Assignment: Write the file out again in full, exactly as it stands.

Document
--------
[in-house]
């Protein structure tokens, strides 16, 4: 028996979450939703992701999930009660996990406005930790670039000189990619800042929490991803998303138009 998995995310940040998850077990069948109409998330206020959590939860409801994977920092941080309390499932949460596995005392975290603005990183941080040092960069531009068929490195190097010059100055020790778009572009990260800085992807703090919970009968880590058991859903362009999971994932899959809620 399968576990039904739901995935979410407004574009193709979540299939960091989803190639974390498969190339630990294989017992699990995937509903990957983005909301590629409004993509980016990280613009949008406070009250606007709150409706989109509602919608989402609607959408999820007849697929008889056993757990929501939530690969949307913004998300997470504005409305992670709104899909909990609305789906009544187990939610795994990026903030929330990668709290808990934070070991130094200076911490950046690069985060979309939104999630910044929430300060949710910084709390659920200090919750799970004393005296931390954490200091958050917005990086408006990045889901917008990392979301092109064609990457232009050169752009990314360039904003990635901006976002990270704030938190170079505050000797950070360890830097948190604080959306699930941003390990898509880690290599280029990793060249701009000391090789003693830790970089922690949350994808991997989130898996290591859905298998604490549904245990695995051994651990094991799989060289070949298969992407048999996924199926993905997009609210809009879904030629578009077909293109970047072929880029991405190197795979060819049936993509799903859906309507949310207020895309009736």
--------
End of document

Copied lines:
[in-house]
């Protein structure tokens, strides 16, 4: 028996979450939703992701999930009660996990406005930790670039000189990619800042929490991803998303138009 998995995310940040998850077990069948109409998330206020959590939860409801994977920092941080309390499932949460596995005392975290603005990183941080040092960069531009068929490195190097010059100055020790778009572009990260800085992807703090919970009968880590058991859903362009999971994932899959809620 399968576990039904739901995935979410407004574009193709979540299939960091989803190639974390498969190339630990294989017992699990995937509903990957983005909301590629409004993509980016990280613009949008406070009250606007709150409706989109509602919608989402609607959408999820007849697929008889056993757990929501939530690969949307913004998300997470504005409305992670709104899909909990609305789906009544187990939610795994990026903030929330990668709290808990934070070991130094200076911490950046690069985060979309939104999630910044929430300060949710910084709390659920200090919750799970004393005296931390954490200091958050917005990086408006990045889901917008990392979301092109064609990457232009050169752009990314360039904003990635901006976002990270704030938190170079505050000797950070360890830097948190604080959306699930941003390990898509880690290599280029990793060249701009000391090789003693830790970089922690949350994808991997989130898996290591859905298998604490549904245990695995051994651990094991799989060289070949298969992407048999996924199926993905997009609210809009879904030629578009077909293109970047072929880029991405190197795979060819049936993509799903859906309507949310207020895309009736």